There aren’t many European potato varieties that survived the introduction of late blight that led to the Irish Potato Famine in 1845. Lumper is probably the best known of these, but Myatt’s Ashleaf may predate it, with some accounts indicating an introduction as early as 1804. The early European potatoes were mostly derived from Andean varieties. These varieties lacked resistance to late blight and quickly went extinct after 1845. They were replaced by Chilean potatoes, which became the basis of potato breeding in Europe and the United States from then on.
Although none of the old European potatoes are particularly practical choices to grow, due to their lack of disease resistance, this would be my choice if you wanted to grow one. Myatt’s Ashleaf has a better texture and flavor than Lumper and it has the rare combination of early maturity and heavy berry production. It is fertile, day neutral, and has excellent dormancy, so it can be a valuable parent in crosses with short day Andean potatoes.
The name of this variety is a bit curious, since most potatoes could be regarded as having a form similar to ash leaves. On the other hand, this may have been distinctive at the time that it was introduced, since potatoes of Andean origin would have been more common in Europe and many of those have narrower leaflets. Synonyms include Ashleaf Kidney, Carter’s Early Ashleaf, Early Short Top, Gloucester Kidney, Harrison’s Early Short Top, Improved Early Ashleaf, Muisjes, Myatt’s Prolific Ashleaf, Old Scotch Ashleaf, River’s Ashleaf, Royal Ashleaf, Veitch’s Early Ashleaf, Veitch’s Improved Ashleaf, and Webb’s Improved Ashleaf.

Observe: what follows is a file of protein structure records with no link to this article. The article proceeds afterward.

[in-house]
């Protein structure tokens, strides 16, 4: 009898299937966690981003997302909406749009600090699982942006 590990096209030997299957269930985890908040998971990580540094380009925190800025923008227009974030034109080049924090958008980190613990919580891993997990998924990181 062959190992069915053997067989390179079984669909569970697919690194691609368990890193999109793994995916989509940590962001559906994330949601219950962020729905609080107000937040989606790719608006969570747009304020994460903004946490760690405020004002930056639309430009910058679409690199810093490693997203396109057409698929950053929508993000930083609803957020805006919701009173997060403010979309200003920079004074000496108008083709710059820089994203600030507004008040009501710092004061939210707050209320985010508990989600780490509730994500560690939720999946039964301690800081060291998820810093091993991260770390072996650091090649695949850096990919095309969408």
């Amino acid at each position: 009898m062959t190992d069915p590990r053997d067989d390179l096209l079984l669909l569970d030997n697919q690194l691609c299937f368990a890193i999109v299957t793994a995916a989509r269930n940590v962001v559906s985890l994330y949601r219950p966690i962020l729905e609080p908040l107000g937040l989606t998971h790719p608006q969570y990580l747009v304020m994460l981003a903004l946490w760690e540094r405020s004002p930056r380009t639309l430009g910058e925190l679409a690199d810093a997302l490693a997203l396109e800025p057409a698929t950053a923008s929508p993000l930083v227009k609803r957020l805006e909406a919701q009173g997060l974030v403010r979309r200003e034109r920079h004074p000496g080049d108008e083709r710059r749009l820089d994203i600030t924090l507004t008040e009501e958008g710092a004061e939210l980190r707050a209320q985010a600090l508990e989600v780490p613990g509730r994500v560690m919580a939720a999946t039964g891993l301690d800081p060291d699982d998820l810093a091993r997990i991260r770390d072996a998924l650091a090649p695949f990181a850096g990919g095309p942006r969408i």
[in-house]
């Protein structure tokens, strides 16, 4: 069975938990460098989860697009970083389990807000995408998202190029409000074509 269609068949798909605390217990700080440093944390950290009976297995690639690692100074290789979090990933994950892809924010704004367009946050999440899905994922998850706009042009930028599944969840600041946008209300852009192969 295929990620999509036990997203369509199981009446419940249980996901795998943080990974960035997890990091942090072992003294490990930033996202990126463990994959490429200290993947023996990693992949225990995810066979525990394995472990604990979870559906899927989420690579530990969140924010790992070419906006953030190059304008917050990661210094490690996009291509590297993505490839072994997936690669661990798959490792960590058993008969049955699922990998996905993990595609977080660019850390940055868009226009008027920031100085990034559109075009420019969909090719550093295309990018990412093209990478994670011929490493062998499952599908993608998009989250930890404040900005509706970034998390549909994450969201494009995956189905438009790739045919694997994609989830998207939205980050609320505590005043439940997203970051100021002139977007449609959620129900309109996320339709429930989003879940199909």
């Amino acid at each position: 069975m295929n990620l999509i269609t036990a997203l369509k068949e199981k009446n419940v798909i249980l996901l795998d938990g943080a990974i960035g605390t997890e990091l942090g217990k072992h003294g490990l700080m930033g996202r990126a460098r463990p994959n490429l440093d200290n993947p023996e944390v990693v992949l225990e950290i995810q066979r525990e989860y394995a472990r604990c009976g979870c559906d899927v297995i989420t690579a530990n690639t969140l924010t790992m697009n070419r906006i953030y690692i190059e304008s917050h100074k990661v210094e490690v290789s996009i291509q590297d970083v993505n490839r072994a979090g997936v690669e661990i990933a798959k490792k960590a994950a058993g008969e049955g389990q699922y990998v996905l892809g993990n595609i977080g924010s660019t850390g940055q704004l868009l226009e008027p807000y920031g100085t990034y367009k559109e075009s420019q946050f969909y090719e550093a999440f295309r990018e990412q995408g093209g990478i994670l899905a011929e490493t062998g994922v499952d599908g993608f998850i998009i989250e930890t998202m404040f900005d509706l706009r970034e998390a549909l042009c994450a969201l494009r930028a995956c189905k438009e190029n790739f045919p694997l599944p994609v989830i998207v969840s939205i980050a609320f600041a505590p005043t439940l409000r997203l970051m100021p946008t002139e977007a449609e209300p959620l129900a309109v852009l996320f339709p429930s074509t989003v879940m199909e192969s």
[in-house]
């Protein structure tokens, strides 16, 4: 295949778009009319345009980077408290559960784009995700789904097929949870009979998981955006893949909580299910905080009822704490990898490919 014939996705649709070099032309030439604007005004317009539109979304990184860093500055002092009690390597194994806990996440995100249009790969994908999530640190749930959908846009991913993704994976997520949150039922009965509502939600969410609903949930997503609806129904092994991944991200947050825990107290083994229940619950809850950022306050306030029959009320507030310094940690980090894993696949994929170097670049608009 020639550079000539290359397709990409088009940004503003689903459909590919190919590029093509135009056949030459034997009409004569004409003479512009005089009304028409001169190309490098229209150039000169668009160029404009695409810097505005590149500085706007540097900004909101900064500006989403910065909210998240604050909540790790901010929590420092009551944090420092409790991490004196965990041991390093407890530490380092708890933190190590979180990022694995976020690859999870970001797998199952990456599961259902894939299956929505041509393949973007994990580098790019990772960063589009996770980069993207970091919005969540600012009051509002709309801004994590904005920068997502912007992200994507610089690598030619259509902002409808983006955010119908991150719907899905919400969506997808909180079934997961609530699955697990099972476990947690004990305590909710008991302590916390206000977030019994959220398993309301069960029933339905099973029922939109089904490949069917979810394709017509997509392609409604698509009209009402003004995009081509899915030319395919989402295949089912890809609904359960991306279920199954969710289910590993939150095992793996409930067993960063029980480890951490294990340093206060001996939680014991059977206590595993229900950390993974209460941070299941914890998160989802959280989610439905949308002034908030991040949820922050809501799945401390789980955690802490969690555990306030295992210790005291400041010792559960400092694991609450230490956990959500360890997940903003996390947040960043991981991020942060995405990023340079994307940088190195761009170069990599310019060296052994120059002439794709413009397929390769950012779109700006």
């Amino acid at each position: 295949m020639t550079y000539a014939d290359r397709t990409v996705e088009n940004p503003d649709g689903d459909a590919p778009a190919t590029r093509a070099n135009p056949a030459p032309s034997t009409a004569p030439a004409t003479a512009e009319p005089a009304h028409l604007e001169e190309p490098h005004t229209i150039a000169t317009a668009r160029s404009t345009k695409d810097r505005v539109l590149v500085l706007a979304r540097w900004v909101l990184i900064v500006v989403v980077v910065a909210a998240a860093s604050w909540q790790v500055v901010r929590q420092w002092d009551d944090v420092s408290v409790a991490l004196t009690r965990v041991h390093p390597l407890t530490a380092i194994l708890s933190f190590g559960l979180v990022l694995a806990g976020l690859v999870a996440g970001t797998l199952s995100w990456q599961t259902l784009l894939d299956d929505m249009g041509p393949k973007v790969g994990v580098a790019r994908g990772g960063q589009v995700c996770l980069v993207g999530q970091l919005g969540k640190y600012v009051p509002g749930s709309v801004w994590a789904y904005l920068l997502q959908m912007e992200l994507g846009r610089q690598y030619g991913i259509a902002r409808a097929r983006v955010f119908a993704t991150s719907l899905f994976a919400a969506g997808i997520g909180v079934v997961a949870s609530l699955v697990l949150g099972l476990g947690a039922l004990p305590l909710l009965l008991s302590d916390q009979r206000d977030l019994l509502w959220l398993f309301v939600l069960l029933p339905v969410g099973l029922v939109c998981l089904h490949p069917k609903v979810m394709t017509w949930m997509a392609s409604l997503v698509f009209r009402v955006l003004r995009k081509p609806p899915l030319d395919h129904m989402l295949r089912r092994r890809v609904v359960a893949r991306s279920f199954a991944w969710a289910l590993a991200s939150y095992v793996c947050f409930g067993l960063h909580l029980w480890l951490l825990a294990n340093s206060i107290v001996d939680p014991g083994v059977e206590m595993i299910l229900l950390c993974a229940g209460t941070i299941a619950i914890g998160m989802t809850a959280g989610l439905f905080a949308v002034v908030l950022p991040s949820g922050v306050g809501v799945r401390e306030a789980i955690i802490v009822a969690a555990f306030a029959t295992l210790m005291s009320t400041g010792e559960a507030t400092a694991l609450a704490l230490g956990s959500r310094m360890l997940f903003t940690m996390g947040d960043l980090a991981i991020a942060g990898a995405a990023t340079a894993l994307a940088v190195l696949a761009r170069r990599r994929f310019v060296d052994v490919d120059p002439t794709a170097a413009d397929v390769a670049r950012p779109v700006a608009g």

Myatt’s Ashleaf produces medium sized oval to kidney shaped potatoes with good flavor and a somewhat waxy texture. The eyes are shallow and the flesh is light yellow. This is a versatile potato that can be used for most purposes and does very well boiled or mashed.
Myatt’s Ashleaf plants are compact and have an early to mid-season maturity.
This variety is self fertile and flowers abundantly, setting seed fairly easily. It has type A cytoplasm, consistent with an Andean origin, although there is some evidence that it might be a hybrid with some Chilean ancestry. It is one of the few remaining European varieties with Andean cytoplasm (along with Lumper, Pink Fir Apple, and Fifty Fold). Andean potatoes largely have cytoplasm in the M-A-P complex, which does not impose male sterility.
This variety is difficult to maintain. It has no resistance to most of the common potato diseases. Blight is typically the main problem, but it also accumulates viruses easily and is very vulnerable to the common Potato Virus Y. It is also fairly vulnerable to scab under dry conditions.
True Seed (TPS)
True seed of this variety was open pollinated and probably mostly selfed, although I pollinate all plants with mixed pollen, so there should be some outcrossing as well. It should be a good source of genetics for breeding without the difficulty of keeping the tubers disease free. Myatt’s Ashleaf seedlings are pretty uniform in their characteristics, at least to the same extent as the F1 TPS varieties that I have tried. You will mostly get potatoes just like the parent. Any outliers are certain to be the result of crosses.